|Georgia O'Keeffe, Drawing XIII, 1915, Metropolitan Museum of Art, copyright artist's estate.|
So the well-known story goes, Georgia O'Keeffe had sent the drawings to a friend in New York, who had seen fit to show them to Stieglitz, who immediately displayed them. When the artist found out she furiously demanded they be taken down (according to legend, at least), and so began a long and often rather difficult relationship between this pair of driven individuals.
|Georgia O'Keeffe, Drawing VIII, 1915, Whitney Museum of Art, copyright artist's estate.|
Composition ... expresses the idea upon which the method here presented is founded - the "putting together" of lines, masses and colors to make a harmony. ... Composition, building up of harmony, is the fundamental process in all the fine arts. ... A natural method is of exercises in progressive order, first building up very simple harmonies ... Such a method of study includes all kinds of drawing, design and painting.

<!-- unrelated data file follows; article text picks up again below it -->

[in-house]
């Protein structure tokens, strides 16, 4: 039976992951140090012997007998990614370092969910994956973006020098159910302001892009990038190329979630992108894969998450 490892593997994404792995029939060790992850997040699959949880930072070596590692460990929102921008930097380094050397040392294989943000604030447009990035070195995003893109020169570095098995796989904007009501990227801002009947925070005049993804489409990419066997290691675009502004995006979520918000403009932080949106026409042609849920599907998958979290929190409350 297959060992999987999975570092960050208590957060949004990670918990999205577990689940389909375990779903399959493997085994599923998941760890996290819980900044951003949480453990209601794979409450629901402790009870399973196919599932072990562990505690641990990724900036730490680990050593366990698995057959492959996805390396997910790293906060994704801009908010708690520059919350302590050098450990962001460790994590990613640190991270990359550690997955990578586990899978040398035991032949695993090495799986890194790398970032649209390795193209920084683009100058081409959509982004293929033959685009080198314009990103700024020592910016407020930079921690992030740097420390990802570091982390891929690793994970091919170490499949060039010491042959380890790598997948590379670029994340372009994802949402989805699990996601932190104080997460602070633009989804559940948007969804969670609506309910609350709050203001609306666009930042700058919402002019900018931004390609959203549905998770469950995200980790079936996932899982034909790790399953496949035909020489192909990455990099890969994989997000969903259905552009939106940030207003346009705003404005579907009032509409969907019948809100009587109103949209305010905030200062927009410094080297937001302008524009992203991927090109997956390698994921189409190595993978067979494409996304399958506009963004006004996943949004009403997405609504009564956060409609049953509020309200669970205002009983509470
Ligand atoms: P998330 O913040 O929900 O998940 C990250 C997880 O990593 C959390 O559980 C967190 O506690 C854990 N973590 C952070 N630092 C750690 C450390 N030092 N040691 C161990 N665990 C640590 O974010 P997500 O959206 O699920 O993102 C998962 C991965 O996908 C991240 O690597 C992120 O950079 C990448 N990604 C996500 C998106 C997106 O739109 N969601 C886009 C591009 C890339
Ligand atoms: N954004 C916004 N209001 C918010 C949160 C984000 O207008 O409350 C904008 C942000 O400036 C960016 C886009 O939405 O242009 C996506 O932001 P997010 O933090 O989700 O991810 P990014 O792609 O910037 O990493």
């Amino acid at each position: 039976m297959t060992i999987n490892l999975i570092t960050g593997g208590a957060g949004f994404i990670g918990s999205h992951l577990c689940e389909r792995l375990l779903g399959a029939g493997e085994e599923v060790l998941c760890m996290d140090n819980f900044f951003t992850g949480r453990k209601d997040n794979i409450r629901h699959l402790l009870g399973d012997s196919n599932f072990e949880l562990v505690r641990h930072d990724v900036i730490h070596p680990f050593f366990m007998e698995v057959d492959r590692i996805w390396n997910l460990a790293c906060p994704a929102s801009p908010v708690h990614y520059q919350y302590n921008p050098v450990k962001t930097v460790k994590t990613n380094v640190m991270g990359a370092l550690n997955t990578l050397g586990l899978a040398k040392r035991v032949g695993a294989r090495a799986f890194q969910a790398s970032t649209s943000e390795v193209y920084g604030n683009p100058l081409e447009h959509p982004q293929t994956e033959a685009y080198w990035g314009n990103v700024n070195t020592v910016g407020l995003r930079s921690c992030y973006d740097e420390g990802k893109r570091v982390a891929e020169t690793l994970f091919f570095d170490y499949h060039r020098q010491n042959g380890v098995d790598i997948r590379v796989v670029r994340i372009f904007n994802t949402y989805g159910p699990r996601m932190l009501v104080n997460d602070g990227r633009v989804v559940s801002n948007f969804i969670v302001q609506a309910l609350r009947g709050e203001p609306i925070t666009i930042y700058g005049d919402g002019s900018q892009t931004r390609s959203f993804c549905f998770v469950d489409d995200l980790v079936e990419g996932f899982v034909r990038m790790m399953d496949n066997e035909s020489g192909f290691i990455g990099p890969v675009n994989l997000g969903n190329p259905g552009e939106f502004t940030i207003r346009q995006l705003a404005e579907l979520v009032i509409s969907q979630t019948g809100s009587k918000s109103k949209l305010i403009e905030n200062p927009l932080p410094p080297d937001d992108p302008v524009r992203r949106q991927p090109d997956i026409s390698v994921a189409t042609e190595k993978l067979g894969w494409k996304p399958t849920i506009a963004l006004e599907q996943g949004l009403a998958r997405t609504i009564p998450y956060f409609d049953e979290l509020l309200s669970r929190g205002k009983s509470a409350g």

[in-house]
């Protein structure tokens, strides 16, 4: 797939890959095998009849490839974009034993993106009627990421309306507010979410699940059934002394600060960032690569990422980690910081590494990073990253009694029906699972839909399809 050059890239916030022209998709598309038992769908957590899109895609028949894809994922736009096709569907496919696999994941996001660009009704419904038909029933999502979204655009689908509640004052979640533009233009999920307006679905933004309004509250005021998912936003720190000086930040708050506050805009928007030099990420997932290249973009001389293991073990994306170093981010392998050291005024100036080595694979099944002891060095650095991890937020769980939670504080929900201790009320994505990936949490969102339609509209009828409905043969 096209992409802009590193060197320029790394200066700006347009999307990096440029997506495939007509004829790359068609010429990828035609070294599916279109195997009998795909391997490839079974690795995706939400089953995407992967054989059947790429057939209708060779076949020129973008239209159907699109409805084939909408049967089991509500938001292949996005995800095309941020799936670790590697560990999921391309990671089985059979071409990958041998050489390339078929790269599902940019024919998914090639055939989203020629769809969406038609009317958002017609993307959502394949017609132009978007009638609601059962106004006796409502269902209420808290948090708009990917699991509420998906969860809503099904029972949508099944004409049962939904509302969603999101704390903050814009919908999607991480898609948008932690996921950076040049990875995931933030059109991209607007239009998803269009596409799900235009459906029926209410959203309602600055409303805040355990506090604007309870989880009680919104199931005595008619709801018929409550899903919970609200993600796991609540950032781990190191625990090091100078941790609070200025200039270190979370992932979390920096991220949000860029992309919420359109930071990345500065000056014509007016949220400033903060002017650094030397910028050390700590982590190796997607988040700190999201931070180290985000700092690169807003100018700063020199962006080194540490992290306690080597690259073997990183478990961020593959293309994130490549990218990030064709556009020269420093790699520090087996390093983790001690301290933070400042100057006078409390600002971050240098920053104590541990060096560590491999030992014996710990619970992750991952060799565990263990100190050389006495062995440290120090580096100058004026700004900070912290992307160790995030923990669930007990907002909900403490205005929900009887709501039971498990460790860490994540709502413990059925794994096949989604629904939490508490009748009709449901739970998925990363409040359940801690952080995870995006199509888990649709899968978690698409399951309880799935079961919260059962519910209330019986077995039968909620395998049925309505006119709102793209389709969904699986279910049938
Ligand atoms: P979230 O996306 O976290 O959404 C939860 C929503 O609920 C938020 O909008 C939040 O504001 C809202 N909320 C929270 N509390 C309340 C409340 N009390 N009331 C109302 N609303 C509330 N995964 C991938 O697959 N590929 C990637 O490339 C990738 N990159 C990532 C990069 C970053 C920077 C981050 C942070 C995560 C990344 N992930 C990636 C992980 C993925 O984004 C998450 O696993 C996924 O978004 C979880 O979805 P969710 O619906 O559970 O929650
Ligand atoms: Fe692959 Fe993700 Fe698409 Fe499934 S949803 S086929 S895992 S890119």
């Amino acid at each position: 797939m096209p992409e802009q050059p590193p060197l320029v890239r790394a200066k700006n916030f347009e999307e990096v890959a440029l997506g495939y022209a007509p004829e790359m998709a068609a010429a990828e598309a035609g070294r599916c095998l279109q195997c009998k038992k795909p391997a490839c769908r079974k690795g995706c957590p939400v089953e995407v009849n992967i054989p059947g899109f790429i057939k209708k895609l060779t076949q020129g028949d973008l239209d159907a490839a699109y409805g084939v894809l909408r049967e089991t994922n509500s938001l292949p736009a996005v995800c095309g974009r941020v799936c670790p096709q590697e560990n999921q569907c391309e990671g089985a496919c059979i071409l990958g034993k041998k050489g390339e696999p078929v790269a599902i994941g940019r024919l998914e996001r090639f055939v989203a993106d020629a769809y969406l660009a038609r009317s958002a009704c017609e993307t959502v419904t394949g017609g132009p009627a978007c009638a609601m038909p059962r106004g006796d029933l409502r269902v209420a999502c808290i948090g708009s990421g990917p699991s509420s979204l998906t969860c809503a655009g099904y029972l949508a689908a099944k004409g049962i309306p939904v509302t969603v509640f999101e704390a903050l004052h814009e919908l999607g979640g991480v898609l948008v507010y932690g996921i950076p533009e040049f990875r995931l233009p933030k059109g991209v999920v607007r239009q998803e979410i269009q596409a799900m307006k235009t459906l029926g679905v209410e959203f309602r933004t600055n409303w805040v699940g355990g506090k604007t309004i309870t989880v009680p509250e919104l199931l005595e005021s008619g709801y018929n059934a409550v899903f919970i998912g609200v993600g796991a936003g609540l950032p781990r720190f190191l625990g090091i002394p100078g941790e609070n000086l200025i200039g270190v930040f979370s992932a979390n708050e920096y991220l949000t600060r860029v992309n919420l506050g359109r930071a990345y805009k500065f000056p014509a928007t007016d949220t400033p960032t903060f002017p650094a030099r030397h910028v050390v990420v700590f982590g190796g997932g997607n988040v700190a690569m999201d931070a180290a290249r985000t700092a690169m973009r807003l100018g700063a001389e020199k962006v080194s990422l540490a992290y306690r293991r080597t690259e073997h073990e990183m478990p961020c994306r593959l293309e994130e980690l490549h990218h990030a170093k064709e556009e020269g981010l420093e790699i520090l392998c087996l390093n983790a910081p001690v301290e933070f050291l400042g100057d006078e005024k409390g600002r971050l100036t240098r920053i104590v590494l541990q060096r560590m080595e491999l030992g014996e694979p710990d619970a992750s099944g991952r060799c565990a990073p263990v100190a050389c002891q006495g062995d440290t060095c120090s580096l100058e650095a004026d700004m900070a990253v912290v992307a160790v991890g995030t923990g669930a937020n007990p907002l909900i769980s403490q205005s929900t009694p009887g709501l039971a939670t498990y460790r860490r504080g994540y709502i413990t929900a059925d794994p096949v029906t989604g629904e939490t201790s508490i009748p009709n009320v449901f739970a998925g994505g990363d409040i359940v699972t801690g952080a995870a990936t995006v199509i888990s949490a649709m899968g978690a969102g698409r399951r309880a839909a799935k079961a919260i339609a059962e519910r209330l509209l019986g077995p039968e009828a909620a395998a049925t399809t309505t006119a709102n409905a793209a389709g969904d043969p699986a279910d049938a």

|Georgia O'Keeffe, Drawing XX, 1915 National Gallery of Art (US), copyright artist's estate.|
It was the combination of intimacy and design that I think appealed to Stieglitz. Here was an artist working in a modern idiom, and an artist of a kind he had been particularly looking out for: a woman. With his encouragement, O'Keeffe became over the next few years a formidable modern artist. Then came the flowers...
Look out for the Georgia O'Keeffe exhibition this summer at Tate Modern, starts July 6.